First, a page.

"Il fait frais et il y a du vent."
Translation:It is cool and it is windy.
The structure of each half is different.
- il fait frais - it is cool (literally "it makes fresh")
- il y a du vent - it is windy (literally "there is wind")
So you need to add another "it is" to show you understood the French as two separate parts joined by "et". "It is cool and it is windy". In normal English conversation it's your choice whether to include the second "it is" or not.
"It's cold and windy" was not accepted for me. Neither was "It's cold and there is wind"
Although not as common as 'cool', in Australian English we might also say that the weather is fresh - meaning it's cool. Typically for when it's unusually cool or in the morning, although I don't think it's specific to this. However, 'fresh' doesn't appear to be accepted here despite it being what it literally says, and that being appropriate English.
Another vote for 'fresh' meaning cool/chilly. From Ireland this time. I'm not bothered to get it wrong but the choice to translate 'frais' as 'fresh' was obvious to me.
I've heard french people use this wording a lot but thought it was just a simple (slightly erroneous) translation from french. Nice to hear that they're not all wrong. Can it however be used for other things than weather? The temperature of a swimming pool for instance?
I don't think in the U.S we ever use the term "The weather is fresh" but if it is accepted by many other nations then i think it should be an acceptable option on here.
I've lived in the US for 68 years; have never heard weather referred to as "fresh." Interesting cultural difference. Fresh usually refers to laundry. ;-)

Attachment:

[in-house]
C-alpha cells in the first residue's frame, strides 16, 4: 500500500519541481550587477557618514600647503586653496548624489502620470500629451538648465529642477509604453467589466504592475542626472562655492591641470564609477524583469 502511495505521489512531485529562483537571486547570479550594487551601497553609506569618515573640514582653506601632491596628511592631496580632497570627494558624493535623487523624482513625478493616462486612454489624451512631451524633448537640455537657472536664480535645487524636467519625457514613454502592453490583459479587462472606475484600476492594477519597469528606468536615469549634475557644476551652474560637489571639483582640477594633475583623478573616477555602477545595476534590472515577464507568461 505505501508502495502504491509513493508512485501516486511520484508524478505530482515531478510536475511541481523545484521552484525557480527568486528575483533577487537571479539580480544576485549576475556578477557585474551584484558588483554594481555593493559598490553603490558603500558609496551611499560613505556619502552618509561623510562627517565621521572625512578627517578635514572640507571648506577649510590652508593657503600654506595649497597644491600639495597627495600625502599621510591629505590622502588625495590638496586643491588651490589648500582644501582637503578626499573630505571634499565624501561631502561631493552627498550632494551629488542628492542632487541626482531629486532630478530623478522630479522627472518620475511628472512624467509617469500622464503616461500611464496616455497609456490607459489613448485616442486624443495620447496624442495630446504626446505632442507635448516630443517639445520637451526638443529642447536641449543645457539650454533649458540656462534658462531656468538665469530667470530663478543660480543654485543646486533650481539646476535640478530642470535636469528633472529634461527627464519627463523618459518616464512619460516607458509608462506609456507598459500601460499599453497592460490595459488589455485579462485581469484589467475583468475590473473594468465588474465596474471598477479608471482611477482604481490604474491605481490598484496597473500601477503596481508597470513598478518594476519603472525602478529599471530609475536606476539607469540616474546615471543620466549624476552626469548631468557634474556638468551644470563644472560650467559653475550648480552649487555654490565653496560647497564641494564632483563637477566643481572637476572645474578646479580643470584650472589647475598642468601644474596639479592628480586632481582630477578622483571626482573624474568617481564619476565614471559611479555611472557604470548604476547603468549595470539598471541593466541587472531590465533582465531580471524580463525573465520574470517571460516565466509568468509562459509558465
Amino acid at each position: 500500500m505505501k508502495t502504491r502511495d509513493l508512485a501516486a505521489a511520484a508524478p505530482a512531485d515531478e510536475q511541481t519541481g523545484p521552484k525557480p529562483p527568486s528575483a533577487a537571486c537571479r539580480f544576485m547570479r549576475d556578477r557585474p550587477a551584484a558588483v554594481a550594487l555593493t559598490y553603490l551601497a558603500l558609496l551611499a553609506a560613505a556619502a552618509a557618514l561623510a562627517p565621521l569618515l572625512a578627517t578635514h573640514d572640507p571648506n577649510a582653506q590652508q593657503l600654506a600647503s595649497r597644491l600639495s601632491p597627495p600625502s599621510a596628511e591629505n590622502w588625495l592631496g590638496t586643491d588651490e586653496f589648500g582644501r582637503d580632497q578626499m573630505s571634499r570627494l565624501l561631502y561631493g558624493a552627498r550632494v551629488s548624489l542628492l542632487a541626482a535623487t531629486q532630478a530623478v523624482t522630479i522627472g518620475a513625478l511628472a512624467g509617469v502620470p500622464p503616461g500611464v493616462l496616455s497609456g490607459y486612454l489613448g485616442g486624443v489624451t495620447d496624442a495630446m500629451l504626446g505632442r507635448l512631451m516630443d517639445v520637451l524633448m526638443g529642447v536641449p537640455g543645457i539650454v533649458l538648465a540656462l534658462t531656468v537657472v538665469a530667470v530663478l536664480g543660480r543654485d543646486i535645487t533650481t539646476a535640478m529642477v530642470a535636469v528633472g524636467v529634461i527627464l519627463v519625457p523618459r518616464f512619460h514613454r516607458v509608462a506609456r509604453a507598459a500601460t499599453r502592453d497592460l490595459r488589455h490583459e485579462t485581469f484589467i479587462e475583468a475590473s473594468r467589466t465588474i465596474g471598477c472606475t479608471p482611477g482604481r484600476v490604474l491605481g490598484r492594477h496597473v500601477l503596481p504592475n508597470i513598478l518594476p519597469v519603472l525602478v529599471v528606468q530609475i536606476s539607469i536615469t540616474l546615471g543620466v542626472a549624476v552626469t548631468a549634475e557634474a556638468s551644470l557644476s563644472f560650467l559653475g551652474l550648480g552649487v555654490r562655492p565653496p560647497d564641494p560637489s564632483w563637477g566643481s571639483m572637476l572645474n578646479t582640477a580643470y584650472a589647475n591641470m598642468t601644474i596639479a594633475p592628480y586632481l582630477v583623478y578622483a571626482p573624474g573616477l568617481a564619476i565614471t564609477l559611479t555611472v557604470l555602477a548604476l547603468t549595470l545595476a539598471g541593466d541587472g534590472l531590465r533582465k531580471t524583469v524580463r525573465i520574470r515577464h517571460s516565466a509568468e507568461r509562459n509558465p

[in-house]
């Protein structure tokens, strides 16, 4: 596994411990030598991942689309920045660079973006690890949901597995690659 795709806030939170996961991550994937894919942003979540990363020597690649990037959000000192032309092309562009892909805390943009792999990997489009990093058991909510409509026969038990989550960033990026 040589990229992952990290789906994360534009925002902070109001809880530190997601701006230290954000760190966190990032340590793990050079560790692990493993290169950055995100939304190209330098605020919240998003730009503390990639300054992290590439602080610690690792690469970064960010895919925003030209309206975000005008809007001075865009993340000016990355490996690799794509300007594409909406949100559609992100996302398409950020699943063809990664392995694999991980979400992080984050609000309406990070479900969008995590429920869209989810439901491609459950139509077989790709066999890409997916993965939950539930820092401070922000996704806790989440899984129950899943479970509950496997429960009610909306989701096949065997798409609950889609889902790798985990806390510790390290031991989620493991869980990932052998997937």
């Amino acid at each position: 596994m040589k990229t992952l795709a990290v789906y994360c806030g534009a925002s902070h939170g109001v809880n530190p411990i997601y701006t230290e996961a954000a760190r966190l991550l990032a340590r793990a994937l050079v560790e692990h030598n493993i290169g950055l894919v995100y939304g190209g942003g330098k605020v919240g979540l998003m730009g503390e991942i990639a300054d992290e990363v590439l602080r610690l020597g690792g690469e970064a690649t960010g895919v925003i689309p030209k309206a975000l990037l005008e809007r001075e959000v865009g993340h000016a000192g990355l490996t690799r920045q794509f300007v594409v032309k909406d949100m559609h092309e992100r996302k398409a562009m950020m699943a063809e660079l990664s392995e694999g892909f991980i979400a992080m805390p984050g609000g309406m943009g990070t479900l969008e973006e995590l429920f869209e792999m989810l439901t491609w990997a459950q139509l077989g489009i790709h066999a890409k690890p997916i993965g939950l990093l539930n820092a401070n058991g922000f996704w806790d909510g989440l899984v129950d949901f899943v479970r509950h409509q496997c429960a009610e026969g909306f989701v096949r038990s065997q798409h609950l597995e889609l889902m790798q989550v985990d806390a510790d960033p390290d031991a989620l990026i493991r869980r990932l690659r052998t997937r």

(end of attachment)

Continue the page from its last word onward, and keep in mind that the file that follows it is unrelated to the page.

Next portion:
I put fresh too, a word I often use to describe the weather in English English!
Interesting. In America, one might refer to the weather as "crisp" but generally not "fresh". That was the first translation that occurred to me; (Isn't frais = fresh? Maybe they mean "crisp" in english?) though I then opted for the more common "cool", so I'm not sure if it would have been accepted.
Why can't you translate frais to fresh. We do say that the weather is fresh in English!
"Nippy" and "chilly" are often used in Ireland to describe a cool day. "Parky" is used in the UK. I wonder if any of those would be acceptable to Duo. ?
The way i understand it is that it is just simple French terminology. One asks about the weather "Quel temps fait-il?" (What is the weather doing?) and then one replies by saying "Il fait" followed by an adjective such as "froid" , or "Il y a" followed by a noun such as "neige"!
There are certain questions I've answered in the weather category that have the word "out" at the end of their answer. An example would be "Il fait beau et chaud". A correct response is "It is nice and warm out", despite the word "out" not being in the French sentence. So why is it that my answer, "It is cool and it is windy out", is marked as incorrect? It makes no sense. I have reported it but I think it is worth pointing out.
It could've been "it is fresh and there is wind" too....it's not right that the application doesn't accept all possibilities
I'm from California, the weather is totally "fresh"! Stereotypes aside, I have heard "the weather is fresh" in The States, albeit infrequently.
"Vent" is pronounced "von:g". It is similar to "风/風" (feng) in Mandarin which is pronounced "fong" in Taiwan.
Frais [adjectif] = (température) cool Un vent frais - a cool breeze
As an adverbe, frais translates to "cool" and refers to the weather: Il fait frais ce soir - It's cold this evening
Source: Cambdrige Dictionaries
I wrote "it is cold and it is windy" and it was wrong. Shouldn't "cool" and "cold" be interchangeable here?